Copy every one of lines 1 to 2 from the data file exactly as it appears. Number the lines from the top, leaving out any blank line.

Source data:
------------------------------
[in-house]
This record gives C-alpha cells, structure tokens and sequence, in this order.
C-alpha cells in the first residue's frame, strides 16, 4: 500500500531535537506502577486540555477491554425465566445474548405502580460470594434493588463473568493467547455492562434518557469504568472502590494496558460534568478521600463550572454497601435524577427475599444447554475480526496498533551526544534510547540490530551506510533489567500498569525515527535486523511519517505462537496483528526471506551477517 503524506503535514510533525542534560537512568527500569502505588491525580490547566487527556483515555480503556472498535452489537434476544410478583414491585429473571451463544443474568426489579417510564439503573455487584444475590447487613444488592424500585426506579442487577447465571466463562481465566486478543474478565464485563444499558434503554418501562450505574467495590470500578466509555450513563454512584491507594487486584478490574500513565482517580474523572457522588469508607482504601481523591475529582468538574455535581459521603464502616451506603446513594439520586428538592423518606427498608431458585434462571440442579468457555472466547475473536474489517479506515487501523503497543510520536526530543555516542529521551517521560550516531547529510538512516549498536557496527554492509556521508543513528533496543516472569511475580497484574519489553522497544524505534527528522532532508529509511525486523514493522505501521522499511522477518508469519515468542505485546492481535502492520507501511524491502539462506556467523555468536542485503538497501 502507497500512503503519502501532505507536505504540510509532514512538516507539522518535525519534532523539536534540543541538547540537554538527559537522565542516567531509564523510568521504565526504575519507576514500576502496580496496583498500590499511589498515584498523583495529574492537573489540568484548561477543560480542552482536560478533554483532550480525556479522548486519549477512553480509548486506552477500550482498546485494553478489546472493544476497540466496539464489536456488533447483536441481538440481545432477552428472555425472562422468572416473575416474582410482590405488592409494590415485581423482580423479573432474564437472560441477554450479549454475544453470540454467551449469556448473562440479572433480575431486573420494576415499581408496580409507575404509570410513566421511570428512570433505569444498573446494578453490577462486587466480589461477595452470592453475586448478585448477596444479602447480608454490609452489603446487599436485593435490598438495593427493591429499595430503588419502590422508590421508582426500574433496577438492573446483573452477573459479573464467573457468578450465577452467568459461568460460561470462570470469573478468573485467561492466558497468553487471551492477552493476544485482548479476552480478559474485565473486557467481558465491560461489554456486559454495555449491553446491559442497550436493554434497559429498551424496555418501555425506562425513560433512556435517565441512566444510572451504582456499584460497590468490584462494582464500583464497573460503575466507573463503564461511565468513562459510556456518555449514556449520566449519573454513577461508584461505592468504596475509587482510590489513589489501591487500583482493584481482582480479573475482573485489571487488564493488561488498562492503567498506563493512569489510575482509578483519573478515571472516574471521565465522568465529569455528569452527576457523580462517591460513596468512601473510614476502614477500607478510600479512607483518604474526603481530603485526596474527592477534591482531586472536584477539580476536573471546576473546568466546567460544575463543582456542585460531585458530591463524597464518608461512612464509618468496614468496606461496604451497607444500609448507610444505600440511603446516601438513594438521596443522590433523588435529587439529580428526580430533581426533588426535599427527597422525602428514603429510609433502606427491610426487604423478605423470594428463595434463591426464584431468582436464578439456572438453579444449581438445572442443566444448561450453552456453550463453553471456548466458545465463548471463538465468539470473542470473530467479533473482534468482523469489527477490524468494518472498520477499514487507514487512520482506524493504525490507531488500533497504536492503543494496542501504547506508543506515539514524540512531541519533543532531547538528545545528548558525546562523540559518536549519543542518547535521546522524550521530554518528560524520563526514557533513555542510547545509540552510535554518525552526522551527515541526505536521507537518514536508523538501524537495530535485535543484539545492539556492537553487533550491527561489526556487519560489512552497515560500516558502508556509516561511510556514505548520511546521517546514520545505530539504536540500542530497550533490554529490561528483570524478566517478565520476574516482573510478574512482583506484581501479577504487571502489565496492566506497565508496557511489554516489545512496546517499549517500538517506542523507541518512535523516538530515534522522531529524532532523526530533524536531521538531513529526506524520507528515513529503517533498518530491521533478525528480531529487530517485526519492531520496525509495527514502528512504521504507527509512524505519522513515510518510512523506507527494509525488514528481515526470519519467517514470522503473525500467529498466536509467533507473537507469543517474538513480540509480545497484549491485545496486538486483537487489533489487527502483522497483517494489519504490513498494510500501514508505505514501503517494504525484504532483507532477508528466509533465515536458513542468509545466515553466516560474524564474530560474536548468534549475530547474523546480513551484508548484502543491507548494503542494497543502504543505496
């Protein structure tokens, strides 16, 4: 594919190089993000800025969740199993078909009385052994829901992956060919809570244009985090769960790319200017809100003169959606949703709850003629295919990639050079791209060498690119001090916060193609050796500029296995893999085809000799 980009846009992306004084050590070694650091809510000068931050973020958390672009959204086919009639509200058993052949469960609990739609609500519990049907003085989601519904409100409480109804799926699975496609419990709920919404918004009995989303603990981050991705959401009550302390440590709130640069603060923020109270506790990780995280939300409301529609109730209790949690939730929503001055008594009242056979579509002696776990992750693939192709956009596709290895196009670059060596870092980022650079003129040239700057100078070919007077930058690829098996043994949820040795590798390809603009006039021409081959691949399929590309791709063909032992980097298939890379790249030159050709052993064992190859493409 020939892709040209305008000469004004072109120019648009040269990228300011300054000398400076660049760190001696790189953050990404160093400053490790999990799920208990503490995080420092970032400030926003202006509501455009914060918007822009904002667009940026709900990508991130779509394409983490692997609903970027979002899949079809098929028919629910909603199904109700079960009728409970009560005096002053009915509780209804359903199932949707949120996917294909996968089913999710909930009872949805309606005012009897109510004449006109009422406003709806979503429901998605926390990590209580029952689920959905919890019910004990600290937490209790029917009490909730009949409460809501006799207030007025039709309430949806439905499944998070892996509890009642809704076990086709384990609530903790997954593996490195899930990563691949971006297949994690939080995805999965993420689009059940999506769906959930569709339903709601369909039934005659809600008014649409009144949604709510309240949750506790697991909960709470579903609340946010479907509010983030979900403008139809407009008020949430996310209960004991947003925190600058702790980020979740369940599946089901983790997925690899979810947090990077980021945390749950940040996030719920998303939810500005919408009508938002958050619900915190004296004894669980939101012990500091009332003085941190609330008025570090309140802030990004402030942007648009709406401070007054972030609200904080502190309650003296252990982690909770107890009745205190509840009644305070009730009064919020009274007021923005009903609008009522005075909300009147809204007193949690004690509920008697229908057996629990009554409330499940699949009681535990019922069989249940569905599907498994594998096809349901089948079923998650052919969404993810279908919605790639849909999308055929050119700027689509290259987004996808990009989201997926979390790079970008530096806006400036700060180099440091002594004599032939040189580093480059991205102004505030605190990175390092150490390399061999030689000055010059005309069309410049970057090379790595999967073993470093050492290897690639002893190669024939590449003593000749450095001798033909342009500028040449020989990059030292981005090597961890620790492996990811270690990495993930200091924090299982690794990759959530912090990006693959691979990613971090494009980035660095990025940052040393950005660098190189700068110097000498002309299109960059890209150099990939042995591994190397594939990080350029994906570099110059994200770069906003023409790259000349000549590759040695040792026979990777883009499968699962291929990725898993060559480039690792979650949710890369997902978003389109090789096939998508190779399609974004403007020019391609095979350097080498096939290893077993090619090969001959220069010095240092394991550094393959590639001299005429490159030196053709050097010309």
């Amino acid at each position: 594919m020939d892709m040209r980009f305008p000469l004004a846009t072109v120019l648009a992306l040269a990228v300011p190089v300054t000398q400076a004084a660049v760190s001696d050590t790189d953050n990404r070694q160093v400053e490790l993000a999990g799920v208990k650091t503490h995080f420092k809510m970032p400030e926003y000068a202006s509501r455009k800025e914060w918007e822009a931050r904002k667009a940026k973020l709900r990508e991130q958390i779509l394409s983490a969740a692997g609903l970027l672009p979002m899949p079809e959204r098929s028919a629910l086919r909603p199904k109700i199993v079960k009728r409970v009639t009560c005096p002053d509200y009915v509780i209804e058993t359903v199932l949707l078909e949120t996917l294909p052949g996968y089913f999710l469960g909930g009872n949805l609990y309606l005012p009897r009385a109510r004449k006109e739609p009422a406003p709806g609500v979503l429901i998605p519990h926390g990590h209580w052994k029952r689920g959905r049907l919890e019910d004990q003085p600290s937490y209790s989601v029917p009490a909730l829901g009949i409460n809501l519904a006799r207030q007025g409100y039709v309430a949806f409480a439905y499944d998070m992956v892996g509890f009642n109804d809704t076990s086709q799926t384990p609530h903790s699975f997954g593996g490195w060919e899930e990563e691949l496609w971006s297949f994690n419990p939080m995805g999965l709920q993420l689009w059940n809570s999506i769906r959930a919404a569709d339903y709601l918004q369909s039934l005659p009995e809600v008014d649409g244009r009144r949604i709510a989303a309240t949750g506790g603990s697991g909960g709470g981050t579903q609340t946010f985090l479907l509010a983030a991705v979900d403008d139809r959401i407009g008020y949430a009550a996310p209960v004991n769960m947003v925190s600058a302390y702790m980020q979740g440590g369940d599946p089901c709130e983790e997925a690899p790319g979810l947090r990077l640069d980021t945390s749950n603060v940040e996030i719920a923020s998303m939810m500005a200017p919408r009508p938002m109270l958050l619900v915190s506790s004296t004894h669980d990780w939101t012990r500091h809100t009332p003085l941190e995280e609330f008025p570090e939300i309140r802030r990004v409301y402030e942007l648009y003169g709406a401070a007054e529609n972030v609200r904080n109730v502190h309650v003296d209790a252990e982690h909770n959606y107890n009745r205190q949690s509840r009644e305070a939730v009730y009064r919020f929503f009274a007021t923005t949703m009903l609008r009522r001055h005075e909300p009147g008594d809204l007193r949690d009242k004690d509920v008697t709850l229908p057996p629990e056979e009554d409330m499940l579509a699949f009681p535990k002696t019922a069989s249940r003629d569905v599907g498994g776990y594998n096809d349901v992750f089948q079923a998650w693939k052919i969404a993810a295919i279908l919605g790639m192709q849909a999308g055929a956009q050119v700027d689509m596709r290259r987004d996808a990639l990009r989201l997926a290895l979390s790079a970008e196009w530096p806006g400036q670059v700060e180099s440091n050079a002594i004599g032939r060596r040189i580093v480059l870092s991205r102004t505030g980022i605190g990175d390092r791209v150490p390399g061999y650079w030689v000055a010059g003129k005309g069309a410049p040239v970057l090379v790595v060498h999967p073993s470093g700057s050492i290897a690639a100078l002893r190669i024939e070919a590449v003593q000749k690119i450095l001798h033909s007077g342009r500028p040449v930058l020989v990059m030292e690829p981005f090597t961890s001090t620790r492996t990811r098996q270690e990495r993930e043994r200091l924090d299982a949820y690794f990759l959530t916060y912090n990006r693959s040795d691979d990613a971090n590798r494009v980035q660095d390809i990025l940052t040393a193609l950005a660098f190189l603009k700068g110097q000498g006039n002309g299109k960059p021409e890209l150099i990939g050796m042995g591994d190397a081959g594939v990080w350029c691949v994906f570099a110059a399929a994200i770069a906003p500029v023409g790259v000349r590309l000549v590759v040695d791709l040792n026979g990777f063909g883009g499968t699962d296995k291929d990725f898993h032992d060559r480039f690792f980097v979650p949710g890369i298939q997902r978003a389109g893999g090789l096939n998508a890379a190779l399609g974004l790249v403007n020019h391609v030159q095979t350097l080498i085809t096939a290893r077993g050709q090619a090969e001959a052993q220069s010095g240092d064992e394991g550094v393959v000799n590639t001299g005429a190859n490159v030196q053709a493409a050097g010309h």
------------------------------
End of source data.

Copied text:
[in-house]
This record gives C-alpha cells, structure tokens and sequence, in this order.